If you are working through a divorce with children, you will likely have to iron out the issue of child custody in court. Child custody is a contentious issue in divorces as valuable parenting time is at stake. To determine a custody arrangement, the court will evaluate several factors to help them determine whether they should grant sole or joint custody. When determining custody, the primary factor the court evaluates is what is in the child’s best interest. Often, the judge will make an effort to grant joint custody if possible. This is because it is seen in a child’s best interest to benefit from being nurtured by both parents. It is natural for parents to wonder whether their child’s parental preferences could impact the court’s custody determination. In Tennessee, the court can consider a child’s parental preference regarding custody. Please continue reading to learn how a child’s parental preference impacts a custody determination and how an experienced Memphis, Tennessee Child Custody Lawyer can help you today.
Does the court consider a child’s parental preferences when determining a custody agreement?
In Tennessee, the court can consider a child’s parental preference regarding custody if the child is at least 12 years old. However, this does not mean that the court will grant custody based on a child’s wishes. Courts evaluate a variety of factors, including each parent’s mental health, criminal history, the relationship each parent has with the child, and other pertinent factors. Depending on the circumstances of the situation, a child’s parental preference may carry significant weight in a judge’s custody determination. For instance, if a child is making an independent decision and has valid reasoning for preferring one parent over the other, it could influence a judge’s decision.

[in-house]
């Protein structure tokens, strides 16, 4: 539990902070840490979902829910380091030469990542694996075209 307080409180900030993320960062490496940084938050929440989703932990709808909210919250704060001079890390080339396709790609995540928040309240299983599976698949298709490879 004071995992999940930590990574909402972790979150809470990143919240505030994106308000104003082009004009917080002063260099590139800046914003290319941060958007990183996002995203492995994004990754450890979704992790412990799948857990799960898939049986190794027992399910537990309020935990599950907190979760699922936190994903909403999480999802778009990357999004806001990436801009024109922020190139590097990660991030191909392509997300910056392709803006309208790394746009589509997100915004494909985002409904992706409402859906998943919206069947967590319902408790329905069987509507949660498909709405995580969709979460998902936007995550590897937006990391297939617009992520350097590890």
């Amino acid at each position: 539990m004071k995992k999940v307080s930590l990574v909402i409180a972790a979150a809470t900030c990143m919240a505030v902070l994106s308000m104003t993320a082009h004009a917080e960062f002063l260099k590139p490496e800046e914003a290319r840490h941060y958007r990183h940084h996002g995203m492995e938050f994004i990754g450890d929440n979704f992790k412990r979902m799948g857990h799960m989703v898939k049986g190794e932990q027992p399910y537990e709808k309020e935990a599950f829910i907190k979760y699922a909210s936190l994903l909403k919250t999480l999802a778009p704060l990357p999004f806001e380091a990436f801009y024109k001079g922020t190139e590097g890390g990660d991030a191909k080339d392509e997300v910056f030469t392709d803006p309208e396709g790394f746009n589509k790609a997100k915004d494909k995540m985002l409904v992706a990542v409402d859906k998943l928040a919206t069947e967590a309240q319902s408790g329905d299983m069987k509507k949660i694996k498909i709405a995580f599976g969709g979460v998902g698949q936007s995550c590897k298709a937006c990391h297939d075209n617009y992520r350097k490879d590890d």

However, in some cases, one parent may try to manipulate a child into choosing them. If the court finds evidence of coercion, the child’s expression of parental preference will not be taken into account. If the court finds the child has not been manipulated or coerced into favoring one parent regarding custody, the child’s parental preference can have a significant impact on the court’s custody determination. Furthermore, regardless of a child’s wishes sometimes it is not appropriate for a parent to have sole or joint custody of a child as it could negatively affect the overall well-being of the child. In some situations, a child may express they want to live with one parent over the other. However, it may not be a safe environment for them physically, emotionally, or mentally. It would not be in the best interest of a child to be living in an unsafe environment. Ultimately, the judge will evaluate several factors to determine a custody arrangement that values the best interests of the child.
If you are seeking custody of your child, please don’t hesitate to speak with one of our determined and trusted lawyers. Our firm is committed to helping our clients get sole or joint custody of their children after a divorce.